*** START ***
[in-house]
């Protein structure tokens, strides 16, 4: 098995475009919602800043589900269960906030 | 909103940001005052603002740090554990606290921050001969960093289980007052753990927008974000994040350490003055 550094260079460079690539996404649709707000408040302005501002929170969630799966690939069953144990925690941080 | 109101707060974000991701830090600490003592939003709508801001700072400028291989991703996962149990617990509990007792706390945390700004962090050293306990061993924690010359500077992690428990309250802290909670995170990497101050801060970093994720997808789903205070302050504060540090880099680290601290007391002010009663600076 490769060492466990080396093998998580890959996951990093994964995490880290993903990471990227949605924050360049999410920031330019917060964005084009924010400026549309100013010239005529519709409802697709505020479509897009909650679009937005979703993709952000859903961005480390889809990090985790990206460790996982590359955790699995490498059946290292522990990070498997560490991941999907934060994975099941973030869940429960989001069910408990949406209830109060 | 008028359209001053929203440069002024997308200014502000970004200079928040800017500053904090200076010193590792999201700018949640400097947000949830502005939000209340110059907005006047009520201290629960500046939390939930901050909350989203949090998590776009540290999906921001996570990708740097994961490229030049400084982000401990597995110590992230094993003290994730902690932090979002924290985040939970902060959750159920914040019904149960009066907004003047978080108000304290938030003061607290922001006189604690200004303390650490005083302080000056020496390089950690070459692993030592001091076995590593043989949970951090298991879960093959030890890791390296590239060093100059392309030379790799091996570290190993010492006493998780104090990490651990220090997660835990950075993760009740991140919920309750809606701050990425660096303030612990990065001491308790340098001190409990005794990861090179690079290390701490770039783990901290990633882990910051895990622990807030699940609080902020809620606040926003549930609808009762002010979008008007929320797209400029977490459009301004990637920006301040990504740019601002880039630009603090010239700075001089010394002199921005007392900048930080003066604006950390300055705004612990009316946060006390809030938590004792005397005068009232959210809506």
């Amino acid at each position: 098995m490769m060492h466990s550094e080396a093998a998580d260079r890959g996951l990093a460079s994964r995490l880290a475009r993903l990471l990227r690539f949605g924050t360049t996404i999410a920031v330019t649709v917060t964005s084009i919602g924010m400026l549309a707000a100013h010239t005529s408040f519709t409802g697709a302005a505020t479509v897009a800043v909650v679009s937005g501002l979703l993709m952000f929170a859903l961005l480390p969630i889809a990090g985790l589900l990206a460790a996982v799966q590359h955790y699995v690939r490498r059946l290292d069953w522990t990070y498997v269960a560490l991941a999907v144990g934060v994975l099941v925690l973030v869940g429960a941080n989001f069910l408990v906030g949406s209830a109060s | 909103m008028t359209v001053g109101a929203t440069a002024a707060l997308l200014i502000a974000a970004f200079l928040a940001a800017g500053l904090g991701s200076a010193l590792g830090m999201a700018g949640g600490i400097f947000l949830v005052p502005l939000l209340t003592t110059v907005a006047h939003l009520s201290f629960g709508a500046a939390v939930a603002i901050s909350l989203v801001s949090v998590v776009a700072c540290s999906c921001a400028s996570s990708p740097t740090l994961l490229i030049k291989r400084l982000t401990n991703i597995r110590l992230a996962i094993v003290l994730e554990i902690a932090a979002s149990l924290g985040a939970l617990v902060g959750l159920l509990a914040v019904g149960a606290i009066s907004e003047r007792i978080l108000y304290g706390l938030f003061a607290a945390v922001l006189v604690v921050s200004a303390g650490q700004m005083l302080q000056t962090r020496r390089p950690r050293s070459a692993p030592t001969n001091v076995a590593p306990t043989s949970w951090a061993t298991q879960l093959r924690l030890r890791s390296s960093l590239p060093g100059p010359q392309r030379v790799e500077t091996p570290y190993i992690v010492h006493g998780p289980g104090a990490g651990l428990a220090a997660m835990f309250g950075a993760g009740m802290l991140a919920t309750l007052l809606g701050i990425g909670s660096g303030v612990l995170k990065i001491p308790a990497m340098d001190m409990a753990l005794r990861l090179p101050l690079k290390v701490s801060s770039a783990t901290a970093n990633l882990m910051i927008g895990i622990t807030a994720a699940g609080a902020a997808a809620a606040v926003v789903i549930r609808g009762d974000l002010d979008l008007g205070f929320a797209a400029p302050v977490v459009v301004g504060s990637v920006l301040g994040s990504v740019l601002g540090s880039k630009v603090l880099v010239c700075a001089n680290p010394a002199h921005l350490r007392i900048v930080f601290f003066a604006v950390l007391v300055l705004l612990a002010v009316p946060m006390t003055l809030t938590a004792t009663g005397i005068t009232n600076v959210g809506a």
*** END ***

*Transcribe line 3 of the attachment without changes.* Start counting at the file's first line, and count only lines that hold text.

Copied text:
């Amino acid at each position: 098995m490769m060492h466990s550094e080396a093998a998580d260079r890959g996951l990093a460079s994964r995490l880290a475009r993903l990471l990227r690539f949605g924050t360049t996404i999410a920031v330019t649709v917060t964005s084009i919602g924010m400026l549309a707000a100013h010239t005529s408040f519709t409802g697709a302005a505020t479509v897009a800043v909650v679009s937005g501002l979703l993709m952000f929170a859903l961005l480390p969630i889809a990090g985790l589900l990206a460790a996982v799966q590359h955790y699995v690939r490498r059946l290292d069953w522990t990070y498997v269960a560490l991941a999907v144990g934060v994975l099941v925690l973030v869940g429960a941080n989001f069910l408990v906030g949406s209830a109060s | 909103m008028t359209v001053g109101a929203t440069a002024a707060l997308l200014i502000a974000a970004f200079l928040a940001a800017g500053l904090g991701s200076a010193l590792g830090m999201a700018g949640g600490i400097f947000l949830v005052p502005l939000l209340t003592t110059v907005a006047h939003l009520s201290f629960g709508a500046a939390v939930a603002i901050s909350l989203v801001s949090v998590v776009a700072c540290s999906c921001a400028s996570s990708p740097t740090l994961l490229i030049k291989r400084l982000t401990n991703i597995r110590l992230a996962i094993v003290l994730e554990i902690a932090a979002s149990l924290g985040a939970l617990v902060g959750l159920l509990a914040v019904g149960a606290i009066s907004e003047r007792i978080l108000y304290g706390l938030f003061a607290a945390v922001l006189v604690v921050s200004a303390g650490q700004m005083l302080q000056t962090r020496r390089p950690r050293s070459a692993p030592t001969n001091v076995a590593p306990t043989s949970w951090a061993t298991q879960l093959r924690l030890r890791s390296s960093l590239p060093g100059p010359q392309r030379v790799e500077t091996p570290y190993i992690v010492h006493g998780p289980g104090a990490g651990l428990a220090a997660m835990f309250g950075a993760g009740m802290l991140a919920t309750l007052l809606g701050i990425g909670s660096g303030v612990l995170k990065i001491p308790a990497m340098d001190m409990a753990l005794r990861l090179p101050l690079k290390v701490s801060s770039a783990t901290a970093n990633l882990m910051i927008g895990i622990t807030a994720a699940g609080a902020a997808a809620a606040v926003v789903i549930r609808g009762d974000l002010d979008l008007g205070f929320a797209a400029p302050v977490v459009v301004g504060s990637v920006l301040g994040s990504v740019l601002g540090s880039k630009v603090l880099v010239c700075a001089n680290p010394a002199h921005l350490r007392i900048v930080f601290f003066a604006v950390l007391v300055l705004l612990a002010v009316p946060m006390t003055l809030t938590a004792t009663g005397i005068t009232n600076v959210g809506a």